Monumental rainfall in central Indiana caused widespread flash flooding in the first week of June, and by 8 June President Bush had declared a major disaster in 29 Indiana counties. Brown County, Indiana and surrounding areas saw some of the worst flooding in decades as bridges and roads were washed out. Officer Steven Stafford of the Lawrence County Sheriff’s Department in Bedford, Indiana – who is in the process of evaluating Neoteric’s experimental rotary powered hovercraft – was pressed into action to rescue flood victims.

Scat Hovercraft flood rescue photo
A Scat hovercraft was deployed in Brown County, Indiana where water levels varied widely, making passenger-loaded boats difficult to operate.
Hovercraft rescue flood Bedford Indiana
Officer Steven Stafford transports a stranded flood victim to dry land in a rotary powered Neoteric experimental hovercraft.

“The currents were unreal!” exclaimed Stafford. “We were called to assist an ambulance that couldn’t reach a patient. Helmsburg was completely flooded and a dam had given way upstream and was expected to make it worse. We brought out two patients to the ambulance and then evacuated another 13 people to a bus that took them to shelters.”

Quickly rising waters created a dangerous situation for rescuers and victims alike. “It was something out of the movies. They had plenty of help in Columbus, Indiana [home to the huge Cummins Engine Company] where we rescued just three people. We hovered through streets that had swift currents flowing in from all directions, with only about 5 inches of the tops of full size trucks lining the streets,” said Stafford.

“Trying to avoid boat traffic coming from side streets made it difficult for an overloaded hovercraft to accelerate through the hump,” Stafford explained. A hovercraft takes off like an airplane and requires a long ‘runway’ free of traffic to generate enough speed to climb out of the ‘hump’ in the water generated by the lift air. If this process is interrupted, the hovercraft must start the takeoff process all over again.

The many roads closed throughout the county caused great difficulties for the rescuers, explained Stafford. “We were stranded in Columbus for hours before an area had receded and allowed us to leave.”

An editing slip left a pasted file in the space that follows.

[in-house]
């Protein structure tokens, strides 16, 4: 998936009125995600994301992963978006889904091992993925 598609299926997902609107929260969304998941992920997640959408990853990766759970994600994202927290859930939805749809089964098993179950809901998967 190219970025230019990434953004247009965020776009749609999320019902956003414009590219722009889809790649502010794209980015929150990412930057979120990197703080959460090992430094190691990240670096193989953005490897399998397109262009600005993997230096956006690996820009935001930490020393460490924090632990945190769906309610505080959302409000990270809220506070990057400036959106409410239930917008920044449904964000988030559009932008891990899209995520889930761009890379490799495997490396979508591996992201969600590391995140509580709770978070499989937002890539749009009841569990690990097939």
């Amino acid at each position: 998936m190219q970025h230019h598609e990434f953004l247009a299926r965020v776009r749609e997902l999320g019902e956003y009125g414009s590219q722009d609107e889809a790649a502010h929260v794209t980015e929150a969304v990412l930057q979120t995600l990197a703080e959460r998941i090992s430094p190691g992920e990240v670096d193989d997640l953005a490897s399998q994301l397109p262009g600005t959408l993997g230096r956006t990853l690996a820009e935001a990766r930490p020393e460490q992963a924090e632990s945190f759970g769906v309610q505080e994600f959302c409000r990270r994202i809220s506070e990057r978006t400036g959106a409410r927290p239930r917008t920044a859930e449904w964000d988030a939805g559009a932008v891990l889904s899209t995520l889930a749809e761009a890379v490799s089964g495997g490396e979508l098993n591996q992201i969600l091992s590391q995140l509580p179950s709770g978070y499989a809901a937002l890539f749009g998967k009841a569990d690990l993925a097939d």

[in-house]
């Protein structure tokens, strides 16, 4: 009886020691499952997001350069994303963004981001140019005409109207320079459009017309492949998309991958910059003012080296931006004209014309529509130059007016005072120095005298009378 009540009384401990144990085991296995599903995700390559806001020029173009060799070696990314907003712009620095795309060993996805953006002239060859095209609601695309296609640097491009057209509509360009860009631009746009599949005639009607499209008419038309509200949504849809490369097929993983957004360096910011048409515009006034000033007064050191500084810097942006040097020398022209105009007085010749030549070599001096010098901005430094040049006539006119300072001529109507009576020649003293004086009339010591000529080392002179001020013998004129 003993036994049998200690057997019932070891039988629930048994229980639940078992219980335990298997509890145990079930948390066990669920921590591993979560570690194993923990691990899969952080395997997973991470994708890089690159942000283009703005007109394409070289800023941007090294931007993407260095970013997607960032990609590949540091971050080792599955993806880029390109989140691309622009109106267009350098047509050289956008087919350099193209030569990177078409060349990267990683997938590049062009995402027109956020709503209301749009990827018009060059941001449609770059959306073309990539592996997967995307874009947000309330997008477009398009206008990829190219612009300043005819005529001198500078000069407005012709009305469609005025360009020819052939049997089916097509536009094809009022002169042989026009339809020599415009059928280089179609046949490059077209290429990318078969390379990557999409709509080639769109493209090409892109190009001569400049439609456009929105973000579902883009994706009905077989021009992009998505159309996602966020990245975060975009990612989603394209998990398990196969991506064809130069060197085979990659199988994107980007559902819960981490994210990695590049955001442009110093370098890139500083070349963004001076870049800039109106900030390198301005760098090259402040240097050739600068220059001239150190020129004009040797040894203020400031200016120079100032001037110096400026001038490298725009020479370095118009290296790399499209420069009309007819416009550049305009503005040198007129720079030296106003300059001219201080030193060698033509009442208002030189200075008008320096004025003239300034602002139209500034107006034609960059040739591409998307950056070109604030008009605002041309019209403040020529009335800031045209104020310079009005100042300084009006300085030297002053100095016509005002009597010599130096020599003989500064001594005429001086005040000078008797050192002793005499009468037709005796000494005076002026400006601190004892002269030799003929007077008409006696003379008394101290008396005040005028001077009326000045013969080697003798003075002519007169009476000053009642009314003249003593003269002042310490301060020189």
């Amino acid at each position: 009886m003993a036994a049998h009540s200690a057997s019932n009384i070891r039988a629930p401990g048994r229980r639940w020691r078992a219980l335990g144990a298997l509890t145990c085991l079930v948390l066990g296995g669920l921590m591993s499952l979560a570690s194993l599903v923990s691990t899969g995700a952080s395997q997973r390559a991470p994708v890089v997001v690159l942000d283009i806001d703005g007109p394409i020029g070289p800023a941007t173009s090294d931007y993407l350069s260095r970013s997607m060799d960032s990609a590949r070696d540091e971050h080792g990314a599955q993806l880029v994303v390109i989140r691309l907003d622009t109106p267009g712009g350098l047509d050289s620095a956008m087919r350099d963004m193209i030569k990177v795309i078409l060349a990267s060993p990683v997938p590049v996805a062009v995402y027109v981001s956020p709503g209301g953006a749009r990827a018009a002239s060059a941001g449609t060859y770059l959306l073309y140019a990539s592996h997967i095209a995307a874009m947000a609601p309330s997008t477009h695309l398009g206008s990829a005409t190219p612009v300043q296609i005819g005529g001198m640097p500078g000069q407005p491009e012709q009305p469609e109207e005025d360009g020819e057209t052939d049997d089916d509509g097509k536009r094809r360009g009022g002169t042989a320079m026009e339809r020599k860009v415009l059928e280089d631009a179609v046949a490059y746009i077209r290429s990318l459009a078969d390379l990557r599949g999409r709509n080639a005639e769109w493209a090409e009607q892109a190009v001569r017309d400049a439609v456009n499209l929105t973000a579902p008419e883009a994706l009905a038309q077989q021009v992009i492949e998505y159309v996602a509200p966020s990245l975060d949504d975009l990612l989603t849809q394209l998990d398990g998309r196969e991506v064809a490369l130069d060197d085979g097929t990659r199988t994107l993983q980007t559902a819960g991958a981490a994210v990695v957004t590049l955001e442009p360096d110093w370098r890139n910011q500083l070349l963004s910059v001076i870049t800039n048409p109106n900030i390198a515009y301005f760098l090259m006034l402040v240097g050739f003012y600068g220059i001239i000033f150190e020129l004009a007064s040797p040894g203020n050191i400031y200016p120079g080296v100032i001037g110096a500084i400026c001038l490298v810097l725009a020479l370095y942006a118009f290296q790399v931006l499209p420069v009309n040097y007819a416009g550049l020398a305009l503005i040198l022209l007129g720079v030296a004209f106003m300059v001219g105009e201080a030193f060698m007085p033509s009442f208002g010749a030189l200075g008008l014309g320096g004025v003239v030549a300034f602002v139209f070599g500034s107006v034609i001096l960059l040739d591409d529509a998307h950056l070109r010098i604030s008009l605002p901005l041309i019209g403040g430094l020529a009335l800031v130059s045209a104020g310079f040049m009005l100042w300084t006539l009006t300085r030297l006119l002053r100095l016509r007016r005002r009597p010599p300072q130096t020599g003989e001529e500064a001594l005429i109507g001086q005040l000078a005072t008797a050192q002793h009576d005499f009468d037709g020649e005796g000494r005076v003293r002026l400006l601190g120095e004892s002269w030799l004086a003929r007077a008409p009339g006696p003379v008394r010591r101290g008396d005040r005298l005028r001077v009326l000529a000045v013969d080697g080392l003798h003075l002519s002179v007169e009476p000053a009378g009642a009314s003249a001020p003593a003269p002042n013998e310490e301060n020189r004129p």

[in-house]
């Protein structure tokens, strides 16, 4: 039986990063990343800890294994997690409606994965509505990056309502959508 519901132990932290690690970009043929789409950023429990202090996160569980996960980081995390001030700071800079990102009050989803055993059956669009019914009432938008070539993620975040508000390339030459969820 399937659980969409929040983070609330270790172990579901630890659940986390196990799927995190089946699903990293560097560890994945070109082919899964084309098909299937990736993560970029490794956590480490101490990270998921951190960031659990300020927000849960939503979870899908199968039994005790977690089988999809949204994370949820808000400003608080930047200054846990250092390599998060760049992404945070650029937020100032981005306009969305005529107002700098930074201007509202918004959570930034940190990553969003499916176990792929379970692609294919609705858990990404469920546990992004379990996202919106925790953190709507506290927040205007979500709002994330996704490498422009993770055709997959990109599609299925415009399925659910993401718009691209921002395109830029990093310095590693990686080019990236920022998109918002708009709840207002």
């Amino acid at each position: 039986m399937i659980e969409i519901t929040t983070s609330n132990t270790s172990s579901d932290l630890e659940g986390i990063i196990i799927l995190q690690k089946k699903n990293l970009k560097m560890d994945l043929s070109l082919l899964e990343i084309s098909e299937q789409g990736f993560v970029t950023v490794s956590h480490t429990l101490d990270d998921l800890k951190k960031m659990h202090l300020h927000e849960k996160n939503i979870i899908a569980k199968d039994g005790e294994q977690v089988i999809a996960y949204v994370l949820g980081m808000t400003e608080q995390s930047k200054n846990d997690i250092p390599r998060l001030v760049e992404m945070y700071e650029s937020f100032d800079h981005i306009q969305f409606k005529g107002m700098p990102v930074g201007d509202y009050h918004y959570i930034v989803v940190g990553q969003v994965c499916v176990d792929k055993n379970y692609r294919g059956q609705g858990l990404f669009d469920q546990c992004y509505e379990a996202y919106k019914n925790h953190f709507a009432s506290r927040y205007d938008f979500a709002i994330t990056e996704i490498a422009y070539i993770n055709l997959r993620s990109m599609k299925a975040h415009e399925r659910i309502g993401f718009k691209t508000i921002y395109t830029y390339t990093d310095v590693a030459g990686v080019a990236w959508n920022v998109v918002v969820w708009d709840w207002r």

The unique capabilities of Stafford’s hovercraft drew attention from both victims and rescuers. “I had several different departments inquire about the craft and they were serious about looking into buying one,” says Stafford.

Snohomish County Hovercraft flood rescue
The Snohomish County Fire District utilizes a Neoteric Rescue Hovertrek™

Outside the Midwest, flood conditions in other parts of the USA have put hovercraft into service as canoe and raft enthusiasts take to the waters before they recede to normal levels. On 23 June, three people were rescued in Darrington, Washington after their raft hit a downed tree and capsized on the Sauk River, still very high and swift with lots of whitewater. The victims were able to make their way out of the water and onto the bank in a heavily wooded area without roads.

The rescue hovercraft of the Snohomish County Fire District was the only vehicle capable of reaching the victims. Real-life rescues in process are rarely accessible by the media and it isn’t often that they are captured on film, so don’t miss this impressive and unusual video this hovercraft rescue from start to finish, filmed by KIRO television.

Hovertechnics Hovercraft Flood rescue picture
A Hovertechnics rescue hovercraft outperformed a helicopter in flood rescue operations.

In the state of Montana, another rafting accident on Sunday, 25 May, utilized a Hovertechnics rescue hovercraft. It proved to be invaluable in search and rescue efforts to locate three men whose raft hit a rock and flipped on the swollen Dearborn River. One of the men was fatally injured.

The Dearborn River, which cuts through rugged mountain terrain, was flowing at more than 5,050 cubic feet per second, up from a standard flow of only 250 cubic feet per second. The hovercraft was launched Sunday night on the rapids-ridden water. “The water was high with a lot of debris. There were a lot of strong eddies and currents out there … the runoff and the swift water and the terrain made it difficult,” recalls rescue volunteer Twila York.

A helicopter joined the search and located one survivor, but its rotor clipped a tree soon after, forcing it to land. Responders in the hovercraft, however, pushed on and rescued the survivor from a rock.

Whitefish Montana Flood rescue hovercraft
The Whitefish, Montana Fire Department’s Neoteric Rescue Hovertrek™

The Dearborn River was too powerful for traditional boats, and a hovercraft was the one rescue vehicle able to navigate its waters. “It’s invaluable,” said Lewis and Clark Search and Rescue member Mike Allen. “That hovercraft is probably the only vehicle we could get on the river at this point in time.”

In Whitefish, Montana, also on 25 May, an overturned canoe gave the Whitefish Fire Department a reason to fire up their two-year-old Neoteric hovercraft for the first time in the line of duty. The hovercraft was purchased by area residents and donated to the Whitefish Fire Department.

A member of a canoeing party on Whitefish Lake had stood up, capsizing the canoe and tossing its three occupants into the cold water.

Water temperature was approximately 40 degrees, so a speedy response time from rescuers was necessary. "They were probably in the water for only 17 minutes from the time we got the call until we pulled them out," stated Captain Dave Baker of the Whitefish Fire Department. The victims were wearing cotton clothing but no life jackets. “Cotton absorbs water and gets heavy and cold,” said Baker. “There was starting to be some numbness in the extremities.”